streetwise: /ˈstriːtwaɪz/ having the knowledge and experience that is needed to deal with the difficulties and dangers of life in a big city. E.g. Kids seem much more streetwise these days.
10. up to a point
Surely: /ˈʃʊəli/ / ˈʃɔːli/ used with a negative to show that something surprises you and you do not want to believe it. E.g. Surely you don't think I was responsible for this? ‘They're getting married.’ ‘ Surely not! ’They won't go, surely?
13. better judgement
judgement (of/about/on something) an opinion that you form about something after thinking about it carefully; the act of making this opinion known to others. E.g. Against my better judgement, I gave him the job. I lent him the money against my better judgement. I did it against my better judgement(= although I thought it was perhaps the wrong thing to do. If you do something against your better judgement, you do it although you think it is wrong. Not the best decision you believe you could make).
Chuck: to throw something carelessly or without much thought. E.g. chuck something (+ adverb/ preposition) He chucked the paper in a drawer. Chuck somebody something Chuck me the newspaper, would you?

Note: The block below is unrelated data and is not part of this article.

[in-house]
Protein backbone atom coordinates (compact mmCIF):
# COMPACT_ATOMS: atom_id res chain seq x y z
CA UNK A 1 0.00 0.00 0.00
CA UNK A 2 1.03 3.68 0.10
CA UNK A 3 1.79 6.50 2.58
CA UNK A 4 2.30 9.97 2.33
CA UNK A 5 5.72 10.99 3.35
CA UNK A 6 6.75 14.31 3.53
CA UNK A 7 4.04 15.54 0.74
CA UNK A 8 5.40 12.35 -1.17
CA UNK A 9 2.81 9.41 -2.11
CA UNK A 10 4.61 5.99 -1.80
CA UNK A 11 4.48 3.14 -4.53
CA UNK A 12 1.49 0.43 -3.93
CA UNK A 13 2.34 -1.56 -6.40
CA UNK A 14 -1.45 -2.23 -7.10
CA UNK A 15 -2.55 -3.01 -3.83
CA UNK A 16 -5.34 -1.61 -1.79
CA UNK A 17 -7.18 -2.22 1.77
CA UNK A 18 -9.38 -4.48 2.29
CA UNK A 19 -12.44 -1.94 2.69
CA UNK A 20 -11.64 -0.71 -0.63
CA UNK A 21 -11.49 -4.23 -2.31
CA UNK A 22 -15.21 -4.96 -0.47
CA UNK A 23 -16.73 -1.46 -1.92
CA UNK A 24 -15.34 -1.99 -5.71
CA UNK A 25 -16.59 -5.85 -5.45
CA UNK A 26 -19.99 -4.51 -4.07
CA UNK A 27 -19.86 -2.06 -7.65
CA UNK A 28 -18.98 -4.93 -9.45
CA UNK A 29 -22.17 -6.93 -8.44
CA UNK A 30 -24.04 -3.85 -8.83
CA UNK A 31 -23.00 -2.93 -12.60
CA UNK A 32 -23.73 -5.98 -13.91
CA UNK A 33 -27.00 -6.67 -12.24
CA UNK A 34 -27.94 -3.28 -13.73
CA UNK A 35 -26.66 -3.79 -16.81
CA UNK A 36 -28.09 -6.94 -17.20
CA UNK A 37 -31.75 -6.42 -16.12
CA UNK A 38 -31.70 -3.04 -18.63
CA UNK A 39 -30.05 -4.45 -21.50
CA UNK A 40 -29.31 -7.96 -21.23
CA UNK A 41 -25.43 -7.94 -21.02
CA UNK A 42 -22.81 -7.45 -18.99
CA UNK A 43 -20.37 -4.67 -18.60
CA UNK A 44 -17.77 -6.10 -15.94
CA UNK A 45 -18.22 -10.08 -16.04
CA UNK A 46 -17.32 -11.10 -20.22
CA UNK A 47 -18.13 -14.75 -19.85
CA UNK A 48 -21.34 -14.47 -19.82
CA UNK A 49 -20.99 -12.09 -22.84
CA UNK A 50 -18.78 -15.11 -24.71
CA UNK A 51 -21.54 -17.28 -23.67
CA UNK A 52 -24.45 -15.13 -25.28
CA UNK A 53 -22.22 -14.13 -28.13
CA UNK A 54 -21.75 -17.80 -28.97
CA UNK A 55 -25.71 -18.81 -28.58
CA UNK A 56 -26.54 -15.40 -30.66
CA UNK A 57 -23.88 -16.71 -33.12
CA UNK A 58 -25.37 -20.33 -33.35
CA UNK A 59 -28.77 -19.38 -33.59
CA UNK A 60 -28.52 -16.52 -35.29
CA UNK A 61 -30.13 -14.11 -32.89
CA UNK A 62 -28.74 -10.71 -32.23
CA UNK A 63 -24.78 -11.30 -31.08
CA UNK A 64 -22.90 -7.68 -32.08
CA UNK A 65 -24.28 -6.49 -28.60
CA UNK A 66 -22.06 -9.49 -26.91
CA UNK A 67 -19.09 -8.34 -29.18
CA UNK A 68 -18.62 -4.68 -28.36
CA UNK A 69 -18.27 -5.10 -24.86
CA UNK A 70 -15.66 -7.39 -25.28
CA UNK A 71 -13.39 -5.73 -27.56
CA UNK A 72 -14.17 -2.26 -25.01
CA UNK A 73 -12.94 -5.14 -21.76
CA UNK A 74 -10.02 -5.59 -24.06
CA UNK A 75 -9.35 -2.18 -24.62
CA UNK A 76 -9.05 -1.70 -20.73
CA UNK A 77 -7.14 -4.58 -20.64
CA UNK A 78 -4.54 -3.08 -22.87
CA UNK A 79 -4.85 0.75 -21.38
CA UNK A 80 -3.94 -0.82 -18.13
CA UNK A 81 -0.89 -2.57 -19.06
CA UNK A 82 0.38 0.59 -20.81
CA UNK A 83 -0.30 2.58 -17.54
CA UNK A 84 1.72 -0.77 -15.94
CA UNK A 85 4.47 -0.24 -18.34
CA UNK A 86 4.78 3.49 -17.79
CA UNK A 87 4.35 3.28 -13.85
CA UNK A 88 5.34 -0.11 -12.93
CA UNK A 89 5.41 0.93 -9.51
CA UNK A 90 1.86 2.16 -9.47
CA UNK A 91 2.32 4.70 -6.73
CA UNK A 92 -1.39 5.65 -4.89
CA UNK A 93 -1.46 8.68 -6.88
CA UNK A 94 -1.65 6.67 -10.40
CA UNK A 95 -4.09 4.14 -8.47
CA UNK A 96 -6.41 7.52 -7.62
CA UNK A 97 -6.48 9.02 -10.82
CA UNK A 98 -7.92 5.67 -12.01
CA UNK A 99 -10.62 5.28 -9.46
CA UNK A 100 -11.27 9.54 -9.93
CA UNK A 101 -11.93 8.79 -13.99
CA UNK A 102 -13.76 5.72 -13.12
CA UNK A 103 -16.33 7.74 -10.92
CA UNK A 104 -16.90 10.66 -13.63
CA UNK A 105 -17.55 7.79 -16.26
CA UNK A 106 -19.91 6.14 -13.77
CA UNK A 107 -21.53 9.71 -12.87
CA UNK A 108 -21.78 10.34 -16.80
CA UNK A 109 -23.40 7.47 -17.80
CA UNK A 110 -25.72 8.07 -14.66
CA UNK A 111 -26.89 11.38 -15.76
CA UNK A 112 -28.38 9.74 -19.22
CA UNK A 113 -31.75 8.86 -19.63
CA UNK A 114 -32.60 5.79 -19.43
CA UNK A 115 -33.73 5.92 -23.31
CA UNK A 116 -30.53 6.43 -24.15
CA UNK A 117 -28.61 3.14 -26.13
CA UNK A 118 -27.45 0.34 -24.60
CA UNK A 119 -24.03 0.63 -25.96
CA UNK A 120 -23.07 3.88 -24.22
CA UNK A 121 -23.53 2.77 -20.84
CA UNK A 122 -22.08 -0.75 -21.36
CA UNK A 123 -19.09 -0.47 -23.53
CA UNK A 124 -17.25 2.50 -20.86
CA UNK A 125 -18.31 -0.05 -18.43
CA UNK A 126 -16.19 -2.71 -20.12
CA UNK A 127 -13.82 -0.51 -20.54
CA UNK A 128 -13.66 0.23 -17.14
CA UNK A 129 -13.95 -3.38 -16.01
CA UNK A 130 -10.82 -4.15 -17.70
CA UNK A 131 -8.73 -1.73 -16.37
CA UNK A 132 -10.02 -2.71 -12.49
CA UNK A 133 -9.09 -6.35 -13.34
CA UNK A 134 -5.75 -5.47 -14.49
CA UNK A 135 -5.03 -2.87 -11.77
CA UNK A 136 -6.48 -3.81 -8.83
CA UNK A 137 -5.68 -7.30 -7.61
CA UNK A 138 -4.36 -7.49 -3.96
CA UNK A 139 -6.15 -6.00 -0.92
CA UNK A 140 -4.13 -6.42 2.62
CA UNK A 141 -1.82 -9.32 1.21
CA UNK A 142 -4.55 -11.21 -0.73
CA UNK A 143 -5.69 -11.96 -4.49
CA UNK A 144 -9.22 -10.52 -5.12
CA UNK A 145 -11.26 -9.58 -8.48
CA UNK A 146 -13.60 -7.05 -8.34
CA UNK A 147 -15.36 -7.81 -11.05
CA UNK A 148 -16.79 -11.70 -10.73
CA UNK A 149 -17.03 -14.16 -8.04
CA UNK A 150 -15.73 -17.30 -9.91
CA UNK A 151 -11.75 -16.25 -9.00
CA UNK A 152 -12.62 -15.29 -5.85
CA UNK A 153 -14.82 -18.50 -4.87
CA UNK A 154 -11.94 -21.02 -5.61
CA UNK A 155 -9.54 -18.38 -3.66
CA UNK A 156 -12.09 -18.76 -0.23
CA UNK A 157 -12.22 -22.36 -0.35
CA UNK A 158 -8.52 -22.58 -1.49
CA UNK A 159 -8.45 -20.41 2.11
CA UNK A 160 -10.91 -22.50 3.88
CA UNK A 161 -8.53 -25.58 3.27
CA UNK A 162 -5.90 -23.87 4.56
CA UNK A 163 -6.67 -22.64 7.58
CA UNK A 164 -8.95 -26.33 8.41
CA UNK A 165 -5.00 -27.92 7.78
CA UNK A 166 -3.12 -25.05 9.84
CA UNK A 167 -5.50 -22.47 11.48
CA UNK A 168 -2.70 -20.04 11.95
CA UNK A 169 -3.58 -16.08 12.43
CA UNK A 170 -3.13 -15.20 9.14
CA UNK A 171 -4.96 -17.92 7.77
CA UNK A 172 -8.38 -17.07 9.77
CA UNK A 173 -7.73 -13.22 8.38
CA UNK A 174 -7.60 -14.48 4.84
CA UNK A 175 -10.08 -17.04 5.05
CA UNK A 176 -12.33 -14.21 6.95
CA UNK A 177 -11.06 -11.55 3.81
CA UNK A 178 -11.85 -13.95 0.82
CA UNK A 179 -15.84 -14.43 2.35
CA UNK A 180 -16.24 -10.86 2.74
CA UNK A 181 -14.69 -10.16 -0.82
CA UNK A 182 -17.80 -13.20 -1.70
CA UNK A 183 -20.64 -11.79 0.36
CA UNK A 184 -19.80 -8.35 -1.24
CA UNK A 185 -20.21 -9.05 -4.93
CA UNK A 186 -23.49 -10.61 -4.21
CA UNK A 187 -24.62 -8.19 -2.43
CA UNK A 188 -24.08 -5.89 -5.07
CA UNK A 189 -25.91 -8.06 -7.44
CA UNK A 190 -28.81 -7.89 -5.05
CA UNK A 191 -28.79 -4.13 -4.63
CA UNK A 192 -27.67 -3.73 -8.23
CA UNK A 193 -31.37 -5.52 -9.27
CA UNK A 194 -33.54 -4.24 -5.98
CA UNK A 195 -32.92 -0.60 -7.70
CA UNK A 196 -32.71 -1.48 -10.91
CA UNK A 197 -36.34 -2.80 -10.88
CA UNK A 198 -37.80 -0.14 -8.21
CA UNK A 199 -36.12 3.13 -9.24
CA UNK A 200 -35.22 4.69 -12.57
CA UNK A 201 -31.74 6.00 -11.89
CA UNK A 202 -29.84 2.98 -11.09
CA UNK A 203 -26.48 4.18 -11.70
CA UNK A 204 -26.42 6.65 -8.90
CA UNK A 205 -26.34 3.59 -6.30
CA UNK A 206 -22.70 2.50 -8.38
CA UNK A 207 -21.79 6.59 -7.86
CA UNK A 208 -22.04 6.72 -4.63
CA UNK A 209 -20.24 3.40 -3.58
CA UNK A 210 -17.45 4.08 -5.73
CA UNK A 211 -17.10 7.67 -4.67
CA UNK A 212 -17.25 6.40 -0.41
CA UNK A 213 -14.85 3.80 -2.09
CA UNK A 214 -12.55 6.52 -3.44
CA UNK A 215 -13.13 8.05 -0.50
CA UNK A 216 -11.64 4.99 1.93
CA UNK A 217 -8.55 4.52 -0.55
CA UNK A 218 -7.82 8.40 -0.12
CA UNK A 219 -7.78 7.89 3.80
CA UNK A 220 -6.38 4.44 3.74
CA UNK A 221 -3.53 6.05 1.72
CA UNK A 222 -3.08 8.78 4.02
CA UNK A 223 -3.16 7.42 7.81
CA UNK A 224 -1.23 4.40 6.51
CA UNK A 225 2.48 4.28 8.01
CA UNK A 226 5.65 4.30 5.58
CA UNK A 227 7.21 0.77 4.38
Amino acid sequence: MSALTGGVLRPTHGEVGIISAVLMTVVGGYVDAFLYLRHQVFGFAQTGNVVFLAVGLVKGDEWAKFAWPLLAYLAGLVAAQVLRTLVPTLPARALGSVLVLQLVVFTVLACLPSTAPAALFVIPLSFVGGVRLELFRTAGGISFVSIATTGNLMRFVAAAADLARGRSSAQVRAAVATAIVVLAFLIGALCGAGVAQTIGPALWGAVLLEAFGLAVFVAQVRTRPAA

16. deep end
be thrown in at the deep end (also jump in at the deep end) (informal) to start or be made to start a new and difficult activity that you are not prepared for. E.g. Junior hospital doctors are thrown in at the deep end in their first jobs.
mugging: the crime of attacking somebody violently, or threatening to do so, in order to steal their money, especially in a public place. E.g. Mugging is on the increase. There have been several muggings here recently.
rate: a measurement of the number of times something happens or exists during a particular period. Sp. tasa, índice. E.g. Local businesses are closing at a/ the rate of three a year. A high/ low/ rising rate of unemployment. The annual crime/ divorce rate. His pulse rate dropped suddenly. A high success/ failure rate.
21. a clue
not have a clue (informal)1 to know nothing about something or about how to do something. E.g. I don't have a clue where she lives. 2 (disapproving) to be very stupid. E.g. Don't ask him to do it—he doesn't have a clue!
22. pinch of salt
take something with a pinch of salt to be careful about believing that something is completely true. E.g. If I were you, I'd take everything he says with a pinch of salt.
23. going on
go on (usually be going on) to happen. What's going on here? He has got a lot going on.
empower somebody (to do something) to give somebody more control over their own life or the situation they are in. E.g. The movement actively empowered women and gave them confidence in themselves.
empowerment: e.g. the empowerment of the individual.
push: to persuade or encourage somebody to do something that they may not want to do. E.g. push somebody (into something/ into doing something) My teacher pushed me into entering the competition. Push somebody to do something No one pushed you to take the job, did they?
26. stands up for
stand up for somebody/ something: to support or defend somebody/ something. E.g. Always stand up for your friends. You must stand up for your rights. She had learnt to stand up for herself.